An excellent article in the Australian, written by Prof.Gerald M. Steinberg who heads the NGO Monitor Research Institute. Steinberg is a professor of Political Science at Bar Ilan University and the founder of the Program on Conflict Management and Negotiation. Steinberg is the Founder and President of NGO Monitor.
Steinberg has been a long-time critic of Human Rights Watch, Amnesty International, Christian Aid, Oxfam and other organisations that he accuses of having “contributed to the hatred, rather than supporting peace”. Writing in a 2004 Jerusalem Post article he said,
“HRW’s press statement exposes it as a biased political organization hiding behind the rhetoric of human rights.” Later he accused HRW of “exploiting the rhetoric of human rights to delegitimise Israel.
THE main task of a university is to pursue knowledge, free from political or religious dogmas, and ideological or other biases. It is for this reason that institutions of higher learning are granted special status and supported by public funds.
But when these values are violated, and the campus is exploited as a venue for lobbying on behalf of narrow interests, this tarnishes the reputation of the academic community, while society is deprived of benefits from the pursuit of knowledge.
Unfortunately, the conference on “Human Rights in Palestine”, scheduled for the Australian National University today and tomorrow, is a blatant effort to exploit and distort the marketplace of ideas.
Only a few of the advertised speakers have relevant research credentials or peer-reviewed academic publications in the field of human rights. Instead, the program is dominated by opinionated activists associated with and funded by political advocacy groups that exploit the banner of human rights.
For example, “Professor” Hanan Ashrawi, who is featured in the program, is a prominent Palestinian politician and highly visible media spokeswoman. She holds a PhD in medieval and comparative literature.
She achieved notoriety in January 1991, during a US radio interview at the beginning of the Gulf War, when she referred to Saddam Hussein favourably for “standing up for Arab rights, Arab dignity, Arab pride”. (Yasser Arafat and the PLO were closely allied with Saddam.) In February 1991, while the Iraqi dictator’s troops were looting and burning Kuwait, she praised Saddam’s “commitment to peace”. And in 1996, she was among the minority of PLO officials who opposed revising the PLO Charter to remove clauses calling for Israel’s destruction.
Other speakers are involved with “the Steering Committee for the Gaza Freedom March”, the “Palestinian Boycott Divestment and Sanctions National Committee”, and Electronic Intifada. For example, Ziyaad Lunat has referred to Israel as “the Zionist colonial implant” – not the type of language one would expect at an academic conference on human rights.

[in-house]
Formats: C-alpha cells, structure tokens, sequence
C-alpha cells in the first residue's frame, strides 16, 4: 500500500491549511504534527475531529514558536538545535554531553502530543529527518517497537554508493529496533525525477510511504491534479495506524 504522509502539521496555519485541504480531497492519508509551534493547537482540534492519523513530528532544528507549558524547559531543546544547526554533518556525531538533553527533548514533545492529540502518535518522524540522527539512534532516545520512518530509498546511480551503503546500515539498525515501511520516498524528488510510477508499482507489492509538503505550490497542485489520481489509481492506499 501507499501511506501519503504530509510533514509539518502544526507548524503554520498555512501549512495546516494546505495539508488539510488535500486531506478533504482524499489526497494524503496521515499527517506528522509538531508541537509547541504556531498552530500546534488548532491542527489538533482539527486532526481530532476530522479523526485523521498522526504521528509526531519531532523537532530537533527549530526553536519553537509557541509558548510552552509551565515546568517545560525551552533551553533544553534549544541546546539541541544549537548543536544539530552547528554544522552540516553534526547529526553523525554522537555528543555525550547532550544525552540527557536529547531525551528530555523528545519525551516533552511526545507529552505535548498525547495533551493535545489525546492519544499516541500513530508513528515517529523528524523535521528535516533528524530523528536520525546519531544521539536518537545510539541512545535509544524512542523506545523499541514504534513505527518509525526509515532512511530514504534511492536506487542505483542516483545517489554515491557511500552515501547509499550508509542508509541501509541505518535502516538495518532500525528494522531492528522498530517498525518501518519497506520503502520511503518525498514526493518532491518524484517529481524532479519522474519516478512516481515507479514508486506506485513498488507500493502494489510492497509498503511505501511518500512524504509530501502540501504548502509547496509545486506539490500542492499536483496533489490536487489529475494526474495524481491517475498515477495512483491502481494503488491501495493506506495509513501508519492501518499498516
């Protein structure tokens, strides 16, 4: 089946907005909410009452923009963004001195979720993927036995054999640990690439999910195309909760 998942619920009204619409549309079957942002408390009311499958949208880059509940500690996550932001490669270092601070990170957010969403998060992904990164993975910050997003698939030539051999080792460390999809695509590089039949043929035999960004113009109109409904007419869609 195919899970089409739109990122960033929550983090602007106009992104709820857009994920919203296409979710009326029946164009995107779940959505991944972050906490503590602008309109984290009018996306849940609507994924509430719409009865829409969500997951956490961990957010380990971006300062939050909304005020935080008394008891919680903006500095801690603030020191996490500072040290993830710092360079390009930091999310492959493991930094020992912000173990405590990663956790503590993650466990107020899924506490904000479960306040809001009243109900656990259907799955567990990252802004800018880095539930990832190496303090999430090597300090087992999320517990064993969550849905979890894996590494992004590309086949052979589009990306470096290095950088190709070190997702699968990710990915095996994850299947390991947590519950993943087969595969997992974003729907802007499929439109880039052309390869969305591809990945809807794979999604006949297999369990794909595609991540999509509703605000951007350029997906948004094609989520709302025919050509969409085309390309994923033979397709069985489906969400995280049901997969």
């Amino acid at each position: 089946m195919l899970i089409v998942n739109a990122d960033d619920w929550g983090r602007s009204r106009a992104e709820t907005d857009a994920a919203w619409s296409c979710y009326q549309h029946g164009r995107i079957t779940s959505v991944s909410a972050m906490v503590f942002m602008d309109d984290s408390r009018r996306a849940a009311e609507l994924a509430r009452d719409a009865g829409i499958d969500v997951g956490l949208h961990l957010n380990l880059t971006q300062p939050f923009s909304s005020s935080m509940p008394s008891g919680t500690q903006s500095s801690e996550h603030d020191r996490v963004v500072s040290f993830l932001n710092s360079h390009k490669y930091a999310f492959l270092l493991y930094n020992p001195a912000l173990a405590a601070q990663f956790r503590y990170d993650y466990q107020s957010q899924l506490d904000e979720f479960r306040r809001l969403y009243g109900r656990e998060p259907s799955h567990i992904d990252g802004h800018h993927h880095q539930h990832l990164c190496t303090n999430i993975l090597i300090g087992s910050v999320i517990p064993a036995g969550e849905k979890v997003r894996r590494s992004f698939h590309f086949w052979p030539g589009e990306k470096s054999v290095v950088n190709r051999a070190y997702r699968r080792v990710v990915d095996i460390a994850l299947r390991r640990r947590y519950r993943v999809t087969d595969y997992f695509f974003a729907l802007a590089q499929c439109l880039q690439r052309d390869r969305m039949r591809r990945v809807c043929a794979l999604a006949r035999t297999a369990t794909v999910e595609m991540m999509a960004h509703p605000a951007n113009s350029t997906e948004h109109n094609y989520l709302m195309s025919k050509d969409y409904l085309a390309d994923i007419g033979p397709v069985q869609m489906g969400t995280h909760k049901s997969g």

Keynote speaker Richard Falk is primarily known as a fringe “9/11 conspiracy theorist”, and has been widely denounced, including by the Secretary-General of the UN, for vile comments blaming the Boston terrorist attack on “the American global domination project” and “Tel Aviv”.
As noted by the British government’s equality and non-discrimination team, Falk’s recent writings are
“resonant of the longstanding anti-Semitic practice of blaming Jews (through the state of Israel by proxy) for all that is wrong in the world”.
In a clumsy attempt to endow the event with some academic credibility, the ANU organisers included the logo of the prestigious British Academy on the website as an indication of co-sponsorship.
When this was brought to their attention, officials replied:
“The academy is not organising that event, was not consulted on the program and is not directly sponsoring the event itself.”
The text that appears on the conference website claiming that the British Academy is a ‘platinum sponsor’ for the event, is therefore misleading, and appeared without authorisation from us.”
Instead of removing the logo, however, the official program website recently added a tiny and misleading caveat underneath. Even if a complete correction were subsequently to be made, the fact the conference organisers made so fundamental an error does not reflect well on the organisers’ standards of accuracy.
When shocking atrocities are being committed in Syria against Palestinians, among many others, an academic conference ostensibly dedicated to the entirely legitimate subject of Palestinian human rights should not be focused exclusively on the West Bank. This, and the neglect of other pressing human rights issues in the Middle East, reinforce the impression that the real purpose of the conference is to polemicise against Israel.
It also seems not to have occurred to the organisers that Israelis have human rights too. Any assessment of “Economic, Social, Political and Cultural Rights” in the “Occupied Palestinian Territories” that excludes the central complexities is at best meaningless, at worst sinister.
It is up to the ANU to decide how best to deal with this scholarly farce, which threatens to tarnish its reputation. Even respected universities are not immune from fringe political campaigns or indulging in nonsense.